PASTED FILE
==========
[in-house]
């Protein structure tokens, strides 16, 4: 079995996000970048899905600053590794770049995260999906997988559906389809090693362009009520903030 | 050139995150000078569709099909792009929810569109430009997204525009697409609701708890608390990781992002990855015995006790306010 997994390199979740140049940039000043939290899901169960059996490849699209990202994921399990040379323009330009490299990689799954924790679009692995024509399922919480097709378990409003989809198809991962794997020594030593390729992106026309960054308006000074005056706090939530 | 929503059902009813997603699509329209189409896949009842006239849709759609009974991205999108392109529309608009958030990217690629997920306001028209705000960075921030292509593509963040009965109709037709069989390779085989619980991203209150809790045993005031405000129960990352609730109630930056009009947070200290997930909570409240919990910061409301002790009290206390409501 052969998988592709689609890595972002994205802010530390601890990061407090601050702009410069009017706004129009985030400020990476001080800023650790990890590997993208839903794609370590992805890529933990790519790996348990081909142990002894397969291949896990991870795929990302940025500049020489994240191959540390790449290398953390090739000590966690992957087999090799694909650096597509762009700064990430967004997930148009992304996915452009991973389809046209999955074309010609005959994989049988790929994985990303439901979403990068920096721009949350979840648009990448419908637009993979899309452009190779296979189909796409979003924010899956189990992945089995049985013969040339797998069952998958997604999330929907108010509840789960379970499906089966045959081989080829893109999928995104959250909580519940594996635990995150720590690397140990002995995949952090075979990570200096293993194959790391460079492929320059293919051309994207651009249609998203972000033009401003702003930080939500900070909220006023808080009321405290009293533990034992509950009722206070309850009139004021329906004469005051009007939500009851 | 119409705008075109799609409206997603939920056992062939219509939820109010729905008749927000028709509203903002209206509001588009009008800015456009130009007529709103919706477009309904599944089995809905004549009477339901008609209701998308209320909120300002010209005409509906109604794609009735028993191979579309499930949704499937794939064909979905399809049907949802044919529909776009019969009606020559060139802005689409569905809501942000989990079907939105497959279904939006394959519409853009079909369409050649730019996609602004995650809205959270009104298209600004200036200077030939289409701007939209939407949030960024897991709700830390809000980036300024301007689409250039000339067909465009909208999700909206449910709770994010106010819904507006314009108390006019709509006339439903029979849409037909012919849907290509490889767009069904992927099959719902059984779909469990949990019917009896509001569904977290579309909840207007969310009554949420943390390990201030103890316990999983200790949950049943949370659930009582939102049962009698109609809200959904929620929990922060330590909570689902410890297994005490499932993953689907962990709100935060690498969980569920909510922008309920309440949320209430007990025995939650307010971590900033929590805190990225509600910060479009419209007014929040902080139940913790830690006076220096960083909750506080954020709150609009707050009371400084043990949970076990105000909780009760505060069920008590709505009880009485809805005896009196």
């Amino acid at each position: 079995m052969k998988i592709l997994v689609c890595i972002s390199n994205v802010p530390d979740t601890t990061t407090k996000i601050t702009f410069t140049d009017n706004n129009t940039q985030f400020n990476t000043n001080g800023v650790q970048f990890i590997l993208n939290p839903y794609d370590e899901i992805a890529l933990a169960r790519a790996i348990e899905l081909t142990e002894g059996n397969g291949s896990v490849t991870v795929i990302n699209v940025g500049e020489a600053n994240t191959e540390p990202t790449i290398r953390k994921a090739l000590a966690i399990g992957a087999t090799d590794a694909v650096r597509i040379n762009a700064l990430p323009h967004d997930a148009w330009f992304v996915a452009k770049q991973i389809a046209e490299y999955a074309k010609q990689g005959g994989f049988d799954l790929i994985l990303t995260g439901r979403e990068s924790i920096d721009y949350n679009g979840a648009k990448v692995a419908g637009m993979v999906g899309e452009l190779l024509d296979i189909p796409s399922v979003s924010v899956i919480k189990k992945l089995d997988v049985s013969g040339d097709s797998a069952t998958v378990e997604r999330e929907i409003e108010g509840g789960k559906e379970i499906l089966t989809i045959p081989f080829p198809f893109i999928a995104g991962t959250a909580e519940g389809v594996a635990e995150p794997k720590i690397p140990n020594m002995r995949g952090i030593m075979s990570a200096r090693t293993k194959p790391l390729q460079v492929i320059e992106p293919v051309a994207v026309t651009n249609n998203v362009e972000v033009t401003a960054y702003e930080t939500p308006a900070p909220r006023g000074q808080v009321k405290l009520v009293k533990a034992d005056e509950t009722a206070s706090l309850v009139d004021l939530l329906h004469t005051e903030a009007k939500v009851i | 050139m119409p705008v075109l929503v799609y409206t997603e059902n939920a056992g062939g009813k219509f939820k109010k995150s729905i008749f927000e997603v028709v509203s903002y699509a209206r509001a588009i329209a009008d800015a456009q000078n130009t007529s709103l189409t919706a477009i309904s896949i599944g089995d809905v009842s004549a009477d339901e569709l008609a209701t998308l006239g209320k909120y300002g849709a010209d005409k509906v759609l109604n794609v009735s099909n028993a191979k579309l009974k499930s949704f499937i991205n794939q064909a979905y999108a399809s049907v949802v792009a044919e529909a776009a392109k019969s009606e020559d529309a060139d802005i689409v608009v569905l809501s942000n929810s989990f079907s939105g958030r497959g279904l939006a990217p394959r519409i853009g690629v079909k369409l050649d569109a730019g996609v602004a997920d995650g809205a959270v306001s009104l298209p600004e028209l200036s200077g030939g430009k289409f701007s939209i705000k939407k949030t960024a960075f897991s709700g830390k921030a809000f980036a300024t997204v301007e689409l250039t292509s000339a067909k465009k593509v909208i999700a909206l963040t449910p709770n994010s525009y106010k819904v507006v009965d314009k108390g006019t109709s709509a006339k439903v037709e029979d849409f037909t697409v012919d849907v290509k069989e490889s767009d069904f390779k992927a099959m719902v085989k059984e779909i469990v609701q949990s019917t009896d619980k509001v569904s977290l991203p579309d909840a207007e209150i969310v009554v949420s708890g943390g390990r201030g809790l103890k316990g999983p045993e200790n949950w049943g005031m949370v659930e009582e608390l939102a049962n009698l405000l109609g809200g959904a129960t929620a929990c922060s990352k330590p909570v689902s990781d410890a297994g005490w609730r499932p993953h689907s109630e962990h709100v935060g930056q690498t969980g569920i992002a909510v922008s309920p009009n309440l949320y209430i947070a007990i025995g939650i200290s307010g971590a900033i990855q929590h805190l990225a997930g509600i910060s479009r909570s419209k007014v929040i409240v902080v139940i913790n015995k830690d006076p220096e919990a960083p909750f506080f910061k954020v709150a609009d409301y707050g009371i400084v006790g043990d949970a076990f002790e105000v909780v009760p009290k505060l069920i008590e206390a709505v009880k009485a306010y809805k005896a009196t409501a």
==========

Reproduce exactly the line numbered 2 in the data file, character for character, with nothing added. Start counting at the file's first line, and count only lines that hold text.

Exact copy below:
């Protein structure tokens, strides 16, 4: 079995996000970048899905600053590794770049995260999906997988559906389809090693362009009520903030 | 050139995150000078569709099909792009929810569109430009997204525009697409609701708890608390990781992002990855015995006790306010 997994390199979740140049940039000043939290899901169960059996490849699209990202994921399990040379323009330009490299990689799954924790679009692995024509399922919480097709378990409003989809198809991962794997020594030593390729992106026309960054308006000074005056706090939530 | 929503059902009813997603699509329209189409896949009842006239849709759609009974991205999108392109529309608009958030990217690629997920306001028209705000960075921030292509593509963040009965109709037709069989390779085989619980991203209150809790045993005031405000129960990352609730109630930056009009947070200290997930909570409240919990910061409301002790009290206390409501 052969998988592709689609890595972002994205802010530390601890990061407090601050702009410069009017706004129009985030400020990476001080800023650790990890590997993208839903794609370590992805890529933990790519790996348990081909142990002894397969291949896990991870795929990302940025500049020489994240191959540390790449290398953390090739000590966690992957087999090799694909650096597509762009700064990430967004997930148009992304996915452009991973389809046209999955074309010609005959994989049988790929994985990303439901979403990068920096721009949350979840648009990448419908637009993979899309452009190779296979189909796409979003924010899956189990992945089995049985013969040339797998069952998958997604999330929907108010509840789960379970499906089966045959081989080829893109999928995104959250909580519940594996635990995150720590690397140990002995995949952090075979990570200096293993194959790391460079492929320059293919051309994207651009249609998203972000033009401003702003930080939500900070909220006023808080009321405290009293533990034992509950009722206070309850009139004021329906004469005051009007939500009851 | 119409705008075109799609409206997603939920056992062939219509939820109010729905008749927000028709509203903002209206509001588009009008800015456009130009007529709103919706477009309904599944089995809905004549009477339901008609209701998308209320909120300002010209005409509906109604794609009735028993191979579309499930949704499937794939064909979905399809049907949802044919529909776009019969009606020559060139802005689409569905809501942000989990079907939105497959279904939006394959519409853009079909369409050649730019996609602004995650809205959270009104298209600004200036200077030939289409701007939209939407949030960024897991709700830390809000980036300024301007689409250039000339067909465009909208999700909206449910709770994010106010819904507006314009108390006019709509006339439903029979849409037909012919849907290509490889767009069904992927099959719902059984779909469990949990019917009896509001569904977290579309909840207007969310009554949420943390390990201030103890316990999983200790949950049943949370659930009582939102049962009698109609809200959904929620929990922060330590909570689902410890297994005490499932993953689907962990709100935060690498969980569920909510922008309920309440949320209430007990025995939650307010971590900033929590805190990225509600910060479009419209007014929040902080139940913790830690006076220096960083909750506080954020709150609009707050009371400084043990949970076990105000909780009760505060069920008590709505009880009485809805005896009196």